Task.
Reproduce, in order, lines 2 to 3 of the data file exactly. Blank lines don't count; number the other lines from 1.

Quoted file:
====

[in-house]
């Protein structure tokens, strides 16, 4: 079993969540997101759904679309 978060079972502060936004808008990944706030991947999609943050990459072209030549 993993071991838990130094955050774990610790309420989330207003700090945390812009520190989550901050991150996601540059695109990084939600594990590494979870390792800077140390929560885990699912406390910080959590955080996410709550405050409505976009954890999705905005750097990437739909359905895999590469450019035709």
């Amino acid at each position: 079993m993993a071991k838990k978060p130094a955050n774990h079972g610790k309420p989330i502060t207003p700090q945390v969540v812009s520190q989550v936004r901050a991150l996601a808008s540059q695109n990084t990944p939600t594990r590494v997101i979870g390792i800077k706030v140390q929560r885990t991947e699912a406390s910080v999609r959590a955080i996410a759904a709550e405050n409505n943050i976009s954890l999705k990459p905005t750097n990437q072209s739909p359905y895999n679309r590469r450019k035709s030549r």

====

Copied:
């Protein structure tokens, strides 16, 4: 079993969540997101759904679309 978060079972502060936004808008990944706030991947999609943050990459072209030549 993993071991838990130094955050774990610790309420989330207003700090945390812009520190989550901050991150996601540059695109990084939600594990590494979870390792800077140390929560885990699912406390910080959590955080996410709550405050409505976009954890999705905005750097990437739909359905895999590469450019035709």
């Amino acid at each position: 079993m993993a071991k838990k978060p130094a955050n774990h079972g610790k309420p989330i502060t207003p700090q945390v969540v812009s520190q989550v936004r901050a991150l996601a808008s540059q695109n990084t990944p939600t594990r590494v997101i979870g390792i800077k706030v140390q929560r885990t991947e699912a406390s910080v999609r959590a955080i996410a759904a709550e405050n409505n943050i976009s954890l999705k990459p905005t750097n990437q072209s739909p359905y895999n679309r590469r450019k035709s030549r």